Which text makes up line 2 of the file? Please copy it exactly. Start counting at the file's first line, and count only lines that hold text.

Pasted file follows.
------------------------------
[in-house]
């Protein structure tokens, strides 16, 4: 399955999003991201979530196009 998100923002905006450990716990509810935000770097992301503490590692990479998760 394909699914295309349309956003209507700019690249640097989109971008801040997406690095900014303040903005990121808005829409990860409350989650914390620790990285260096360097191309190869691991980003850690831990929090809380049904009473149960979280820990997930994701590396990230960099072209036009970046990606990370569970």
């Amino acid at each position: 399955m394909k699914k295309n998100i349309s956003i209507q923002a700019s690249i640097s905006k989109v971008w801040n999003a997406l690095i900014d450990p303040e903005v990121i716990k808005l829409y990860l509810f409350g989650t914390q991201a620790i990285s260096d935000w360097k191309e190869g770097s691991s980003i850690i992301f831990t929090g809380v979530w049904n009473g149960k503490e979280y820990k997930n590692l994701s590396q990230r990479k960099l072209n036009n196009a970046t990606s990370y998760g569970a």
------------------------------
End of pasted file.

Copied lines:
């Protein structure tokens, strides 16, 4: 399955999003991201979530196009 998100923002905006450990716990509810935000770097992301503490590692990479998760 394909699914295309349309956003209507700019690249640097989109971008801040997406690095900014303040903005990121808005829409990860409350989650914390620790990285260096360097191309190869691991980003850690831990929090809380049904009473149960979280820990997930994701590396990230960099072209036009970046990606990370569970």